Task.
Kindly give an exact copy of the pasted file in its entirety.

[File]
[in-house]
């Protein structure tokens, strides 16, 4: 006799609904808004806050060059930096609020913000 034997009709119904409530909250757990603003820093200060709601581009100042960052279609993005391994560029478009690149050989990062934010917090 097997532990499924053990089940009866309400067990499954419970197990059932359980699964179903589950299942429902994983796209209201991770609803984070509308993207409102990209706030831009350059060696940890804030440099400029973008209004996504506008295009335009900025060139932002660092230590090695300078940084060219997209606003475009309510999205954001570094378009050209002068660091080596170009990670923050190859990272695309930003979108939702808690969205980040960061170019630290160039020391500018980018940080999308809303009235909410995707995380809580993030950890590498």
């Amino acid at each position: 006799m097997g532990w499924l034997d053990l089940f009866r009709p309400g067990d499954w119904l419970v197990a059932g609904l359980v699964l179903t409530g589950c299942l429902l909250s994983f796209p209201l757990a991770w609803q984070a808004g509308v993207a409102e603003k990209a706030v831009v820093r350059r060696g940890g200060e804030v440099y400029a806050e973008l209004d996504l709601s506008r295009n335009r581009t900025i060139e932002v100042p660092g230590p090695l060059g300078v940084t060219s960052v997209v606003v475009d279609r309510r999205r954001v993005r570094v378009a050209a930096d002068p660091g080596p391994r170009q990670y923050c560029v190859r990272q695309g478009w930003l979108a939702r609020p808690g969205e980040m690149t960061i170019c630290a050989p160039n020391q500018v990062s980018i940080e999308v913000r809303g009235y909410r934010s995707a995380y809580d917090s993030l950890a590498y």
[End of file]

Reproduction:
[in-house]
């Protein structure tokens, strides 16, 4: 006799609904808004806050060059930096609020913000 034997009709119904409530909250757990603003820093200060709601581009100042960052279609993005391994560029478009690149050989990062934010917090 097997532990499924053990089940009866309400067990499954419970197990059932359980699964179903589950299942429902994983796209209201991770609803984070509308993207409102990209706030831009350059060696940890804030440099400029973008209004996504506008295009335009900025060139932002660092230590090695300078940084060219997209606003475009309510999205954001570094378009050209002068660091080596170009990670923050190859990272695309930003979108939702808690969205980040960061170019630290160039020391500018980018940080999308809303009235909410995707995380809580993030950890590498």
């Amino acid at each position: 006799m097997g532990w499924l034997d053990l089940f009866r009709p309400g067990d499954w119904l419970v197990a059932g609904l359980v699964l179903t409530g589950c299942l429902l909250s994983f796209p209201l757990a991770w609803q984070a808004g509308v993207a409102e603003k990209a706030v831009v820093r350059r060696g940890g200060e804030v440099y400029a806050e973008l209004d996504l709601s506008r295009n335009r581009t900025i060139e932002v100042p660092g230590p090695l060059g300078v940084t060219s960052v997209v606003v475009d279609r309510r999205r954001v993005r570094v378009a050209a930096d002068p660091g080596p391994r170009q990670y923050c560029v190859r990272q695309g478009w930003l979108a939702r609020p808690g969205e980040m690149t960061i170019c630290a050989p160039n020391q500018v990062s980018i940080e999308v913000r809303g009235y909410r934010s995707a995380y809580d917090s993030l950890a590498y």